In the 1960s, detection in particle physics mainly involved examining millions of photographs from bubble chambers or spark chambers. This was slow, labour-intensive and unsuitable for studies into rare phenomena.
Then came a revolution in transistor amplifiers. While a camera can detect a spark, a detector wire connected to an amplifier can detect a much smaller effect. In 1968, Georges Charpak developed the “multiwire proportional chamber”, a gas-filled box with a large number of parallel detector wires, each connected to individual amplifiers. Linked to a computer, it could achieve a counting rate a thousand times better than existing detectors. The invention revolutionized particle detection, which passed from the manual to the electronic era.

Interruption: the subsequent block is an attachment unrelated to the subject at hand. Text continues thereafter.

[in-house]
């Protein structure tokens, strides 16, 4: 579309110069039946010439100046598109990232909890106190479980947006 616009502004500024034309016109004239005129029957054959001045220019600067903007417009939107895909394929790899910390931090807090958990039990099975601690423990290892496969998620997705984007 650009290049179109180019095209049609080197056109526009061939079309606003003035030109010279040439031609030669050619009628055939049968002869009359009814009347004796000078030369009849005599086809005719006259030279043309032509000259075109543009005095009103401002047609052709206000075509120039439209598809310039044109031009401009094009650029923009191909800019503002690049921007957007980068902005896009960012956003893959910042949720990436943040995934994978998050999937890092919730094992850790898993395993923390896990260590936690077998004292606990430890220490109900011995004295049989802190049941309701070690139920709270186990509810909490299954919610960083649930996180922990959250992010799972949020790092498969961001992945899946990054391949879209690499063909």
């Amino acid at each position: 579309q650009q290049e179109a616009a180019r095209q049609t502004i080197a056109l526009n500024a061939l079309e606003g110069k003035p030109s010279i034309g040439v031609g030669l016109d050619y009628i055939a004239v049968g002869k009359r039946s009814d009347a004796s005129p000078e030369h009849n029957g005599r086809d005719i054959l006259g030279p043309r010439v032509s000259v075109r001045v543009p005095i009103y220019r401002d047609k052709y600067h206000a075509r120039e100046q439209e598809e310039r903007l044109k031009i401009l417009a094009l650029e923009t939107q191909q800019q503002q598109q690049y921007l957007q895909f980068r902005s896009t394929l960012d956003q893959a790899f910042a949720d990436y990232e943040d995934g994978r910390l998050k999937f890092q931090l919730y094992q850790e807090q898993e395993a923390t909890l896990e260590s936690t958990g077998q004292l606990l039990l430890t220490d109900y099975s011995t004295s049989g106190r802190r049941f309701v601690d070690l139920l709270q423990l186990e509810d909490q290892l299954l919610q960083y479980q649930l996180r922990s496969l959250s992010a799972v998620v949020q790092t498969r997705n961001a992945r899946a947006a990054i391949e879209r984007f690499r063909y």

Charpak, who joined CERN in 1959, was awarded the 1992 Nobel prize in physics "for his invention and development of particle detectors, in particular the multiwire proportional chamber".
Today practically every experiment in particle physics uses some track detector based on the principle of the multiwire proportional chamber. Charpak has also actively contributed to the use of this technology in other fields that use ionizing radiation such as biology, radiology and nuclear medicine.